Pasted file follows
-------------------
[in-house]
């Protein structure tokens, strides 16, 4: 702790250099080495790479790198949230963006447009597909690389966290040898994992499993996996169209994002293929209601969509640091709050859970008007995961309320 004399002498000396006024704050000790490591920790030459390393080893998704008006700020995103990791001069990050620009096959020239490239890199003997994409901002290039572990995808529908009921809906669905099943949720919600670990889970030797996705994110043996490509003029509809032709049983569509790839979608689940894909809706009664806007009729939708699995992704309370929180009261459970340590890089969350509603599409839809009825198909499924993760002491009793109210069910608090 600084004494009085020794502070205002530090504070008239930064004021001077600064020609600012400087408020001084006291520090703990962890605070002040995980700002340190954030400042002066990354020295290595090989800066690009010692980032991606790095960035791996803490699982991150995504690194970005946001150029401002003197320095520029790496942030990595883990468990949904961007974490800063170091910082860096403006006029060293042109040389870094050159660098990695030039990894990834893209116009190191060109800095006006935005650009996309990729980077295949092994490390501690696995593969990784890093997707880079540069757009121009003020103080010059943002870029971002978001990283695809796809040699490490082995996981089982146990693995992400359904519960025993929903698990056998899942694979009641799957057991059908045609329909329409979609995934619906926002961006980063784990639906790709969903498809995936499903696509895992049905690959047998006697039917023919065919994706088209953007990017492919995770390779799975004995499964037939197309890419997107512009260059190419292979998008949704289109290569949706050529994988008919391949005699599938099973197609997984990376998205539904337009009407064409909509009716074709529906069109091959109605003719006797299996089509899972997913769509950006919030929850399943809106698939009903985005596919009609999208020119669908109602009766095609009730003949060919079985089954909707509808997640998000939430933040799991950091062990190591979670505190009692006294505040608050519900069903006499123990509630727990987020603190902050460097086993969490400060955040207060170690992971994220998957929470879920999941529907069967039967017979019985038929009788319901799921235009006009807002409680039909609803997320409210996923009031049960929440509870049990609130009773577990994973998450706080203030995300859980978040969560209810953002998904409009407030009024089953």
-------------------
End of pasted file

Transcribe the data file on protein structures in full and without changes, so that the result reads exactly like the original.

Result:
[in-house]
């Protein structure tokens, strides 16, 4: 702790250099080495790479790198949230963006447009597909690389966290040898994992499993996996169209994002293929209601969509640091709050859970008007995961309320 004399002498000396006024704050000790490591920790030459390393080893998704008006700020995103990791001069990050620009096959020239490239890199003997994409901002290039572990995808529908009921809906669905099943949720919600670990889970030797996705994110043996490509003029509809032709049983569509790839979608689940894909809706009664806007009729939708699995992704309370929180009261459970340590890089969350509603599409839809009825198909499924993760002491009793109210069910608090 600084004494009085020794502070205002530090504070008239930064004021001077600064020609600012400087408020001084006291520090703990962890605070002040995980700002340190954030400042002066990354020295290595090989800066690009010692980032991606790095960035791996803490699982991150995504690194970005946001150029401002003197320095520029790496942030990595883990468990949904961007974490800063170091910082860096403006006029060293042109040389870094050159660098990695030039990894990834893209116009190191060109800095006006935005650009996309990729980077295949092994490390501690696995593969990784890093997707880079540069757009121009003020103080010059943002870029971002978001990283695809796809040699490490082995996981089982146990693995992400359904519960025993929903698990056998899942694979009641799957057991059908045609329909329409979609995934619906926002961006980063784990639906790709969903498809995936499903696509895992049905690959047998006697039917023919065919994706088209953007990017492919995770390779799975004995499964037939197309890419997107512009260059190419292979998008949704289109290569949706050529994988008919391949005699599938099973197609997984990376998205539904337009009407064409909509009716074709529906069109091959109605003719006797299996089509899972997913769509950006919030929850399943809106698939009903985005596919009609999208020119669908109602009766095609009730003949060919079985089954909707509808997640998000939430933040799991950091062990190591979670505190009692006294505040608050519900069903006499123990509630727990987020603190902050460097086993969490400060955040207060170690992971994220998957929470879920999941529907069967039967017979019985038929009788319901799921235009006009807002409680039909609803997320409210996923009031049960929440509870049990609130009773577990994973998450706080203030995300859980978040969560209810953002998904409009407030009024089953």